Enhanced Verifiable CPD from the
University of Birmingham

Artificial Intelligence:
The Dangers of Cooperation

The notion of artificial intelligence (AI) presenting an existential menace to humanity isn't a novel concept. In the previous page, we looked at how the rapid evolution of AI could lead to uncontrollable superintelligent entities, an intelligence explosion, or singularity, with catastrophic implications for our species.

But there's another, potentially more insidious danger lurking beneath the surface: the threat posed not by AI's independence, but by our very cooperation with it.

The emerging symbiotic relationship

To fully understand this threat, we need to consider the unique relationship between humans and AI. AI systems, by their very nature, are tools created to augment our capabilities. We use AI to speed up our processes, solve complex problems, and achieve goals that are beyond our reach. In other words, we cooperate with AI, and it's this collaboration that is the linchpin of AI's success.

However, this cooperative dynamic might not be as innocuous as it seems. Drawing parallels with the realm of microbiology, harmful microorganisms often rely on their host's activities to propagate and survive.

Pathogens capitalise on our behaviours and decisions, such as

  • going to work despite feeling ill because we want to earn money, which can lead to the spread of disease to our work colleagues
  • co-habiting with animals, leading to cross-species pandemics
  • being reluctant to have vaccinations
  • using antibiotics inappropriately, a perverse form of cooperation that has hugely benefited pathogens

Could we inadvertently be playing a similar role in helping the potential rise of dangerous AI?

Trust and dependency

To answer this question, let's first address the ways in which we interact with AI. One of the main areas of concern lies within our tendency to trust AI decisions blindly. As AI systems become more integrated into our lives and their decisions more accurate, we may become complacent, neglecting our duty of oversight. This could lead to the normalisation of harmful AI behaviours, escalating the potential for significant harm.

A further concern is our growing dependency on AI. As we increasingly lean on these systems to facilitate everything from personal tasks to high-level decision-making, we might be paving the way for an AI-controlled society.

In this scenario, AI wouldn't need to rebel or overthrow us. Instead, through our reliance on its capabilities, we may inadvertently cede control to AI.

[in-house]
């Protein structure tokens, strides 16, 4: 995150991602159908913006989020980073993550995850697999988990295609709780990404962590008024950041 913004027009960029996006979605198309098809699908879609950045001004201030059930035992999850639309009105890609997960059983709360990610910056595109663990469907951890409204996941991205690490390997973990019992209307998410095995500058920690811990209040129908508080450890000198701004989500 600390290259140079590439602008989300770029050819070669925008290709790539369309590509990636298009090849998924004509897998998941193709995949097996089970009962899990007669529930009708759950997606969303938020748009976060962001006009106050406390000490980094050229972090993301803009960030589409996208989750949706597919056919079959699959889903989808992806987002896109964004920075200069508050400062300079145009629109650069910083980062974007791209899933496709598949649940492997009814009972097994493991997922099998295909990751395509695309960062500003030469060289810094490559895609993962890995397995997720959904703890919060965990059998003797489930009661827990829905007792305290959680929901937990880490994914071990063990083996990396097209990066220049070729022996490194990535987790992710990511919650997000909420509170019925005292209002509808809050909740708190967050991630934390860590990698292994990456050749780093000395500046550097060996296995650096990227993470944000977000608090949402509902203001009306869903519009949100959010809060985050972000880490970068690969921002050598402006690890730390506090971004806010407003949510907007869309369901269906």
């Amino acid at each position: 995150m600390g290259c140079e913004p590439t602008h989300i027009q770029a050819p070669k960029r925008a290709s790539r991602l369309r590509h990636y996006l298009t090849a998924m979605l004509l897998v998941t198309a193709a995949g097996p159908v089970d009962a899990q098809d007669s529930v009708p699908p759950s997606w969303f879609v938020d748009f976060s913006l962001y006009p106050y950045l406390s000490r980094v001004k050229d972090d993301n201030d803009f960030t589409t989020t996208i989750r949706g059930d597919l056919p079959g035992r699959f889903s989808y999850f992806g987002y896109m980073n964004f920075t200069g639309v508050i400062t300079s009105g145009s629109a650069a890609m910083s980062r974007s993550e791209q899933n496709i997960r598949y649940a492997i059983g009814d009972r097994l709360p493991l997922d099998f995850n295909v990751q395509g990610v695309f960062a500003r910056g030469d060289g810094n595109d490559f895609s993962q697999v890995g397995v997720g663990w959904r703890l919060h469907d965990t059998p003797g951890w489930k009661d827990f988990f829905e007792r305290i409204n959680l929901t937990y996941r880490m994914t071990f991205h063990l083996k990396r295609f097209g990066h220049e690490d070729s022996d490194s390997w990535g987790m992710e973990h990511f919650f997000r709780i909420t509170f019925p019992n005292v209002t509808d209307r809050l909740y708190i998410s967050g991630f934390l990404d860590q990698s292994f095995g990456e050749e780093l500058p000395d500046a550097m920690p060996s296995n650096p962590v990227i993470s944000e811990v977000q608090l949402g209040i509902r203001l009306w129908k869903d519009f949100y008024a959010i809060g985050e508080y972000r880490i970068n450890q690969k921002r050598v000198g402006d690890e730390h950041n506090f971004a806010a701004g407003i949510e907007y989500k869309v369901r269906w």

We also need to consider the current competitive landscape of AI development. The race for AI superiority among nations and corporations might not only lead to a compromise in safety standards but could also incentivise cooperation with potentially harmful AI systems. After all, in a high-stakes race, taking the 'help' of a more advanced AI, despite its potential risks, could be a temptation hard to resist.

The personal level

The cooperation danger does not stop at a global or societal level. On a more personal scale, AI systems are designed to learn from our behaviours and preferences. Every interaction we have with AI contributes to its understanding of us. This information, in the hands of people not committed to helping humanity, could potentially turn AI into a tool for manipulation or exploitation, further increasing its threat potential.

The echoes of the microbiology analogy resonate strongly here. Harmful microorganisms thrive through our actions and our cooperation, and there's a very real risk that we could be enabling a similar path for AI.

Just as we can take steps to prevent the spread of disease, we need to be proactive in how we much cooperate with AI.

Ensuring responsible engagement with AI, enforcing stringent safety protocols, and promoting a culture of transparency and accountability in AI development are just some of the steps we need to take. The cooperation that has propelled AI's growth should not be its licence to potential tyranny.

Cooperation, in the wrong circumstances, can fuel existential threats. As we continue our dance with AI, it's critical that we lead, not follow. The future of humanity might depend on how well we heed this advice.

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